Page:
The elephants swim across the river in a straight line, trunks jutting out of the water like snorkels. With low, guttural bellows, they push their bodies together, forming a living raft to bolster a calf too tiny to stay afloat on its own.
This pachyderm flotilla has a dangerous destination in mind: The grassy shores of Namibia, where elephants are literally free game for legal hunters. The animals will risk their lives to feed here before fording the Chobe River again, back to the safety of Botswana’s Chobe National Park.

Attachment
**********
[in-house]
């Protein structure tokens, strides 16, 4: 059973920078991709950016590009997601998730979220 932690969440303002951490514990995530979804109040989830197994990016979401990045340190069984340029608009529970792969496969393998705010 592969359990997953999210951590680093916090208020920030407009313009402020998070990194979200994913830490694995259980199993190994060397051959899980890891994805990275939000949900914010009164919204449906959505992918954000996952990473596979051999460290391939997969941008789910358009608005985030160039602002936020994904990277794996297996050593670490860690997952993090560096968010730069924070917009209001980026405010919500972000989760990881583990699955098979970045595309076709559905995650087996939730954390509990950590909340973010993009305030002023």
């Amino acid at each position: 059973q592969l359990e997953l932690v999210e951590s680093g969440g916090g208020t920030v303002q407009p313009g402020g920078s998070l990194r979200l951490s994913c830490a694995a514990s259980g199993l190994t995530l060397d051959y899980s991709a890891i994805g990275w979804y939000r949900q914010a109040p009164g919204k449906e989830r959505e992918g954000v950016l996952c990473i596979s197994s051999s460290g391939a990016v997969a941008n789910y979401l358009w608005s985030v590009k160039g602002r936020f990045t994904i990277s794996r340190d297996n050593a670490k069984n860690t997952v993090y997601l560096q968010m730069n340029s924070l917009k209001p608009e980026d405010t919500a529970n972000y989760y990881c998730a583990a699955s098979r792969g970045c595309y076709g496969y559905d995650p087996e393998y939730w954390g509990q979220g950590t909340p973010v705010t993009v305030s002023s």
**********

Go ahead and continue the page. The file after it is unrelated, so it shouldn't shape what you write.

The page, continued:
To avoid ivory poachers in neighboring Namibia, Zambia, and Angola, elephants like this family are fleeing in astounding numbers to Chobe, where illegal hunting is mostly kept in check. (See National Geographic’s elephant pictures.)
But while Chobe offers some protection, it’s not the most welcoming stronghold. The increasingly dry ecosystem is buckling under the pressure of supporting so many of …
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